-- Question 7 would allow adults to legally possess up to 1 ounce of marijuana. It would also increase penalties for driving under the influence of drugs and impose taxes and licensing regulations on marijuana retailers and wholesalers. Money raised by the taxes would fund state drug and alcohol rehabilitation programs. Opponents argue passionately that the initiative sends the wrong message to children. But arguing that in order to protect kids we must limit the rights of adults to make their own personal choices is to advocate the creation of an infantocracy and a return to alcohol Prohibition. In fact, many of this nation's drug policies have long been expensive failures. Let's try something new and allow law enforcement to redirect resources to more pressing priorities. Vote yes on Question 7.
For a little historical perspective:
Drug Abuse Message to the Congress.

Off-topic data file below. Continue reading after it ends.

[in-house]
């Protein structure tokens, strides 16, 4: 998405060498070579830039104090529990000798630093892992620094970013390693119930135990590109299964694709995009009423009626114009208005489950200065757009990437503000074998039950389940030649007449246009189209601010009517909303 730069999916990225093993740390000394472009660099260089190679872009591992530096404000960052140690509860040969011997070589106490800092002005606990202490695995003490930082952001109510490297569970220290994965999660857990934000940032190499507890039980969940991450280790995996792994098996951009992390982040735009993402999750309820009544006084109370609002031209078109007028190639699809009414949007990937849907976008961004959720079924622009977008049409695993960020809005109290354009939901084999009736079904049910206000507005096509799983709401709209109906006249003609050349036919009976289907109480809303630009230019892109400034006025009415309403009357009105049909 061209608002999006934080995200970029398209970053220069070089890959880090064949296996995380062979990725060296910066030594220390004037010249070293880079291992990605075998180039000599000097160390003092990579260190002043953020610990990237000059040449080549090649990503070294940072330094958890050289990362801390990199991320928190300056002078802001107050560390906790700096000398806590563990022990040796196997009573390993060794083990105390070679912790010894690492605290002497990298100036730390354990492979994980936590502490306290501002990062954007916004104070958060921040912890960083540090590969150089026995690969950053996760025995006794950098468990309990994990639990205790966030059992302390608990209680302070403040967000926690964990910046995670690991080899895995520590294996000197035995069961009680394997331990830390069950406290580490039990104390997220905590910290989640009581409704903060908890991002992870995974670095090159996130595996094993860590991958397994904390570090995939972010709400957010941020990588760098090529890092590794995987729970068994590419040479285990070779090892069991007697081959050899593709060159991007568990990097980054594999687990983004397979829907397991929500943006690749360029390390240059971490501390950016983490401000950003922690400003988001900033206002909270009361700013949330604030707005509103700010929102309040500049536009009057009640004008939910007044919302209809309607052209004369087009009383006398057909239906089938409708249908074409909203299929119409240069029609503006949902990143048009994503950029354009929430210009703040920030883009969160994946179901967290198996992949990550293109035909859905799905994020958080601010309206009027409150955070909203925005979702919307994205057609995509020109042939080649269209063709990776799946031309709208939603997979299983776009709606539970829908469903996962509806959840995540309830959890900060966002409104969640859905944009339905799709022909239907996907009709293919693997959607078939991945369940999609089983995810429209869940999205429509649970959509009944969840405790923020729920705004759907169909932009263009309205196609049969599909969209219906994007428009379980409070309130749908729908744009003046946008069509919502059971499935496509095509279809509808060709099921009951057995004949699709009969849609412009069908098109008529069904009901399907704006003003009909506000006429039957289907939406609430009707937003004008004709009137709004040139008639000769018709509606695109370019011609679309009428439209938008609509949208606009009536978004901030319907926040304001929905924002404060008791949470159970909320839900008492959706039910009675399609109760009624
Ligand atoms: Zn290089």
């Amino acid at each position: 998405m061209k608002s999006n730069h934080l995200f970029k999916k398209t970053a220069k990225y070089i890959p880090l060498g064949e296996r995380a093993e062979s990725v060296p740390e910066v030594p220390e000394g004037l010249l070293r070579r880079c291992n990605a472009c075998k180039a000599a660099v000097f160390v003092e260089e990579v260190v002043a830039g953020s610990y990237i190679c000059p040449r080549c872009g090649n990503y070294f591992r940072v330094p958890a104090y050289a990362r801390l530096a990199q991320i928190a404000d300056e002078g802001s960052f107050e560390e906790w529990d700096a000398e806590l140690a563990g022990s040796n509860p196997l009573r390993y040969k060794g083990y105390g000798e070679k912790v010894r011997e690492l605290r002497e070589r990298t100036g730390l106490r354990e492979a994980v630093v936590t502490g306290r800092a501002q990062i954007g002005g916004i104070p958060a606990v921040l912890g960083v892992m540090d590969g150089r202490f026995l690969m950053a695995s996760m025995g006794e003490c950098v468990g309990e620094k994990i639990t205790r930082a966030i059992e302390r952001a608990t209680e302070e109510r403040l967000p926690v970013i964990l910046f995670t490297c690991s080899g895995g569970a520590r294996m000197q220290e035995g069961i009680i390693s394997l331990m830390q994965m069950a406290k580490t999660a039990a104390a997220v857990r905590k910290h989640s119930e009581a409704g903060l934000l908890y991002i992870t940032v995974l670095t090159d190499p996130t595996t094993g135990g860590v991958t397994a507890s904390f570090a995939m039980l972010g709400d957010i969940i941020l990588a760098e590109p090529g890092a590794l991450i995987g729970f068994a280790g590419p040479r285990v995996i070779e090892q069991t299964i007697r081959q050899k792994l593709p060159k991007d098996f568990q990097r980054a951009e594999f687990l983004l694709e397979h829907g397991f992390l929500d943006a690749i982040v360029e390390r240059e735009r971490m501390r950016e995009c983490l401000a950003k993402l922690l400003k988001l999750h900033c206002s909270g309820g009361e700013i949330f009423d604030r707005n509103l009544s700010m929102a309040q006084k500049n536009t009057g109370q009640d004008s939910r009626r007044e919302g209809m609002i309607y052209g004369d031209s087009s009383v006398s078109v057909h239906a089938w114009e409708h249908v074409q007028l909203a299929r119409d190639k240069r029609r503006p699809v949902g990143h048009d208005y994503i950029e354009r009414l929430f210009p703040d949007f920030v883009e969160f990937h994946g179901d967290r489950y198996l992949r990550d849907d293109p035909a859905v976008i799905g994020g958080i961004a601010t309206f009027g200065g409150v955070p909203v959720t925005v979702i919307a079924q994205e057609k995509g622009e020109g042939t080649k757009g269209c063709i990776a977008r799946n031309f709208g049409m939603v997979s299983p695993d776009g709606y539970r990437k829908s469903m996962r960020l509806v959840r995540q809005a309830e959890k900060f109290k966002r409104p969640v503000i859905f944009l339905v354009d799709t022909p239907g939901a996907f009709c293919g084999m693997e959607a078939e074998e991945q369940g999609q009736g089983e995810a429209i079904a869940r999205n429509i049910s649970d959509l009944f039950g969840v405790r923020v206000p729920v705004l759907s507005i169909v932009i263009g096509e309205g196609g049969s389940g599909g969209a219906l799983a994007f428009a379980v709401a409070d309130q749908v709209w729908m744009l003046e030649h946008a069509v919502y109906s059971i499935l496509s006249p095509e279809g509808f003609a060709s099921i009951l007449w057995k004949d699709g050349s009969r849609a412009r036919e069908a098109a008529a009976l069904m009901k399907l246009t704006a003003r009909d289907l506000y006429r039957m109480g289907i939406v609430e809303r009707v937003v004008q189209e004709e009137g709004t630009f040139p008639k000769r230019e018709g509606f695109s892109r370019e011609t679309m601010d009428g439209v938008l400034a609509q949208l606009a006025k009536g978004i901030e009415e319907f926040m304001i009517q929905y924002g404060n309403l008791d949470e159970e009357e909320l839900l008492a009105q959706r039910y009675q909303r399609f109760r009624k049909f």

August 2nd, 1977
Penalties against possession of a drug should not be more damaging to an individual than the use of the drug itself; and where they are, they should be changed. Nowhere is this more clear than in the laws against possession of marijuana in private for personal use. We can, and should, continue to discourage the use of marijuana, but this can be done without defining the smoker as a criminal. States which have already removed criminal penalties for marijuana use, like Oregon and California, have not noted any significant increase in marijuana smoking. The National Commission on Marijuana and Drug Abuse concluded five years ago that marijuana use should be decriminalized, and I believe it is time to implement those basic recommendations.
btw, that title of mine is as boring as soap up there. I was thinking more along the lines of,
Big paper says toke up Johnny!